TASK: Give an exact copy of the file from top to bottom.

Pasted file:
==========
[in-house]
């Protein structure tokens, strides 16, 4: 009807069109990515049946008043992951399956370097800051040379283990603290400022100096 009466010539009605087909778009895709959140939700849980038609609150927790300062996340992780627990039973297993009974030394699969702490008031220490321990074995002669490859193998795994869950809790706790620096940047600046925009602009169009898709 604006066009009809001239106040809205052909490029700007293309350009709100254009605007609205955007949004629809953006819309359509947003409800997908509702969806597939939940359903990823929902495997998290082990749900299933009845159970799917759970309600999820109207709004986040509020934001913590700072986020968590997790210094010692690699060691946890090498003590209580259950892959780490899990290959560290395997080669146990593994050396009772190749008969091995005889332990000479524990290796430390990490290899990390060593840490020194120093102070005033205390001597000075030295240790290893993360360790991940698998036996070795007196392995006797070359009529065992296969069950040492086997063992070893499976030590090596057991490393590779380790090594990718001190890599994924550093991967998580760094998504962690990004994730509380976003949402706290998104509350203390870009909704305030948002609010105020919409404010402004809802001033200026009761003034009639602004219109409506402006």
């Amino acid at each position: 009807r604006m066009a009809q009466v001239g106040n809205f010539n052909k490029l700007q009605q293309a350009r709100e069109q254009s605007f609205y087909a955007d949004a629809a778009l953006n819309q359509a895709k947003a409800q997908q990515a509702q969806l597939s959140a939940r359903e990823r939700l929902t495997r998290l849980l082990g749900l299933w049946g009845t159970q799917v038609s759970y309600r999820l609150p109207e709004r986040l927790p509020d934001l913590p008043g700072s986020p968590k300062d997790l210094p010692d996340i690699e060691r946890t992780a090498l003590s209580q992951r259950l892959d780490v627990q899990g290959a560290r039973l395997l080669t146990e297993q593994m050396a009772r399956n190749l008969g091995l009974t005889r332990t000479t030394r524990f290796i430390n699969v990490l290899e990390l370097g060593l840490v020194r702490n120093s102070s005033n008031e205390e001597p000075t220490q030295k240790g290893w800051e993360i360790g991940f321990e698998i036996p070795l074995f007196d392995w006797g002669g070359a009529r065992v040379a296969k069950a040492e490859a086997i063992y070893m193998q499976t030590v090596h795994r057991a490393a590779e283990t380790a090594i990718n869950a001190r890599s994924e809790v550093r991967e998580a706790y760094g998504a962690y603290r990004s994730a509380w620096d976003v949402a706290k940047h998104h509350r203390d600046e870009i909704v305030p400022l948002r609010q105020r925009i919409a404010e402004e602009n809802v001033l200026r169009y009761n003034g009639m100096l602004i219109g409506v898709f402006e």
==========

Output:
[in-house]
């Protein structure tokens, strides 16, 4: 009807069109990515049946008043992951399956370097800051040379283990603290400022100096 009466010539009605087909778009895709959140939700849980038609609150927790300062996340992780627990039973297993009974030394699969702490008031220490321990074995002669490859193998795994869950809790706790620096940047600046925009602009169009898709 604006066009009809001239106040809205052909490029700007293309350009709100254009605007609205955007949004629809953006819309359509947003409800997908509702969806597939939940359903990823929902495997998290082990749900299933009845159970799917759970309600999820109207709004986040509020934001913590700072986020968590997790210094010692690699060691946890090498003590209580259950892959780490899990290959560290395997080669146990593994050396009772190749008969091995005889332990000479524990290796430390990490290899990390060593840490020194120093102070005033205390001597000075030295240790290893993360360790991940698998036996070795007196392995006797070359009529065992296969069950040492086997063992070893499976030590090596057991490393590779380790090594990718001190890599994924550093991967998580760094998504962690990004994730509380976003949402706290998104509350203390870009909704305030948002609010105020919409404010402004809802001033200026009761003034009639602004219109409506402006």
């Amino acid at each position: 009807r604006m066009a009809q009466v001239g106040n809205f010539n052909k490029l700007q009605q293309a350009r709100e069109q254009s605007f609205y087909a955007d949004a629809a778009l953006n819309q359509a895709k947003a409800q997908q990515a509702q969806l597939s959140a939940r359903e990823r939700l929902t495997r998290l849980l082990g749900l299933w049946g009845t159970q799917v038609s759970y309600r999820l609150p109207e709004r986040l927790p509020d934001l913590p008043g700072s986020p968590k300062d997790l210094p010692d996340i690699e060691r946890t992780a090498l003590s209580q992951r259950l892959d780490v627990q899990g290959a560290r039973l395997l080669t146990e297993q593994m050396a009772r399956n190749l008969g091995l009974t005889r332990t000479t030394r524990f290796i430390n699969v990490l290899e990390l370097g060593l840490v020194r702490n120093s102070s005033n008031e205390e001597p000075t220490q030295k240790g290893w800051e993360i360790g991940f321990e698998i036996p070795l074995f007196d392995w006797g002669g070359a009529r065992v040379a296969k069950a040492e490859a086997i063992y070893m193998q499976t030590v090596h795994r057991a490393a590779e283990t380790a090594i990718n869950a001190r890599s994924e809790v550093r991967e998580a706790y760094g998504a962690y603290r990004s994730a509380w620096d976003v949402a706290k940047h998104h509350r203390d600046e870009i909704v305030p400022l948002r609010q105020r925009i919409a404010e402004e602009n809802v001033l200026r169009y009761n003034g009639m100096l602004i219109g409506v898709f402006e």